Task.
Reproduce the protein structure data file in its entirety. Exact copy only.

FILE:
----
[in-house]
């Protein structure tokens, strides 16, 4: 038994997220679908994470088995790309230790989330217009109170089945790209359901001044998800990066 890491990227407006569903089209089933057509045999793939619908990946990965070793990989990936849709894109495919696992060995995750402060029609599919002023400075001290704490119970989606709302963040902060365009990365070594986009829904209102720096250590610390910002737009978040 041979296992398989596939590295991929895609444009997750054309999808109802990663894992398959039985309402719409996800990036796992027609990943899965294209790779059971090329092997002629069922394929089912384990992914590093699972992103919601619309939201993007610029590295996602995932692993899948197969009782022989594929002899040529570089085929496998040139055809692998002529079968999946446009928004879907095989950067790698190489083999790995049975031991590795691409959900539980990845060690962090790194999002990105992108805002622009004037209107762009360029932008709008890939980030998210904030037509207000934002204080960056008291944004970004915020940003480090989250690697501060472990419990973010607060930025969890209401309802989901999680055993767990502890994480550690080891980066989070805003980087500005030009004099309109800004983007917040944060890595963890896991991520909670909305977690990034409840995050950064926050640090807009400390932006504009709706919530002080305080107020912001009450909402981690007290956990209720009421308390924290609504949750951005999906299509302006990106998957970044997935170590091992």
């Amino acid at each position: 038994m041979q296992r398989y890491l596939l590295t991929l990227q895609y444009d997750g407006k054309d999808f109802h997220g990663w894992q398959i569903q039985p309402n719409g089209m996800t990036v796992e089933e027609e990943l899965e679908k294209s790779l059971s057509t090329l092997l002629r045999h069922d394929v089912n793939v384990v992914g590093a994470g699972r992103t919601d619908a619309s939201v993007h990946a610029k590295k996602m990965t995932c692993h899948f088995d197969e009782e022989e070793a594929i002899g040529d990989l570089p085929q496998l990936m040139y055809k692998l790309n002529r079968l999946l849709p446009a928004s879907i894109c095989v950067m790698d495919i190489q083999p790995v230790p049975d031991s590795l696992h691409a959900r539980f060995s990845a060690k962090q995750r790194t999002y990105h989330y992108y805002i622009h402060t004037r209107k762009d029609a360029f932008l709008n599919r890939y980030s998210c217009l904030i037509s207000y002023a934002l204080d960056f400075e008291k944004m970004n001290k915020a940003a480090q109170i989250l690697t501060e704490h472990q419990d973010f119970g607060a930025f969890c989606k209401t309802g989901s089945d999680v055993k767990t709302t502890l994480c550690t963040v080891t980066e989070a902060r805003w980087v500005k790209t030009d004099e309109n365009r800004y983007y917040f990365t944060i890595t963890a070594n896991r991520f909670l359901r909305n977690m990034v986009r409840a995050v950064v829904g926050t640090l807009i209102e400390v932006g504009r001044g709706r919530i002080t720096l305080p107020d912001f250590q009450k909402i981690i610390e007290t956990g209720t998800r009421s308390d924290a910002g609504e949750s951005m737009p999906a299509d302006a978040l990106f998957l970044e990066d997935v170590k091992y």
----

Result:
[in-house]
């Protein structure tokens, strides 16, 4: 038994997220679908994470088995790309230790989330217009109170089945790209359901001044998800990066 890491990227407006569903089209089933057509045999793939619908990946990965070793990989990936849709894109495919696992060995995750402060029609599919002023400075001290704490119970989606709302963040902060365009990365070594986009829904209102720096250590610390910002737009978040 041979296992398989596939590295991929895609444009997750054309999808109802990663894992398959039985309402719409996800990036796992027609990943899965294209790779059971090329092997002629069922394929089912384990992914590093699972992103919601619309939201993007610029590295996602995932692993899948197969009782022989594929002899040529570089085929496998040139055809692998002529079968999946446009928004879907095989950067790698190489083999790995049975031991590795691409959900539980990845060690962090790194999002990105992108805002622009004037209107762009360029932008709008890939980030998210904030037509207000934002204080960056008291944004970004915020940003480090989250690697501060472990419990973010607060930025969890209401309802989901999680055993767990502890994480550690080891980066989070805003980087500005030009004099309109800004983007917040944060890595963890896991991520909670909305977690990034409840995050950064926050640090807009400390932006504009709706919530002080305080107020912001009450909402981690007290956990209720009421308390924290609504949750951005999906299509302006990106998957970044997935170590091992």
């Amino acid at each position: 038994m041979q296992r398989y890491l596939l590295t991929l990227q895609y444009d997750g407006k054309d999808f109802h997220g990663w894992q398959i569903q039985p309402n719409g089209m996800t990036v796992e089933e027609e990943l899965e679908k294209s790779l059971s057509t090329l092997l002629r045999h069922d394929v089912n793939v384990v992914g590093a994470g699972r992103t919601d619908a619309s939201v993007h990946a610029k590295k996602m990965t995932c692993h899948f088995d197969e009782e022989e070793a594929i002899g040529d990989l570089p085929q496998l990936m040139y055809k692998l790309n002529r079968l999946l849709p446009a928004s879907i894109c095989v950067m790698d495919i190489q083999p790995v230790p049975d031991s590795l696992h691409a959900r539980f060995s990845a060690k962090q995750r790194t999002y990105h989330y992108y805002i622009h402060t004037r209107k762009d029609a360029f932008l709008n599919r890939y980030s998210c217009l904030i037509s207000y002023a934002l204080d960056f400075e008291k944004m970004n001290k915020a940003a480090q109170i989250l690697t501060e704490h472990q419990d973010f119970g607060a930025f969890c989606k209401t309802g989901s089945d999680v055993k767990t709302t502890l994480c550690t963040v080891t980066e989070a902060r805003w980087v500005k790209t030009d004099e309109n365009r800004y983007y917040f990365t944060i890595t963890a070594n896991r991520f909670l359901r909305n977690m990034v986009r409840a995050v950064v829904g926050t640090l807009i209102e400390v932006g504009r001044g709706r919530i002080t720096l305080p107020d912001f250590q009450k909402i981690i610390e007290t956990g209720t998800r009421s308390d924290a910002g609504e949750s951005m737009p999906a299509d302006a978040l990106f998957l970044e990066d997935v170590k091992y």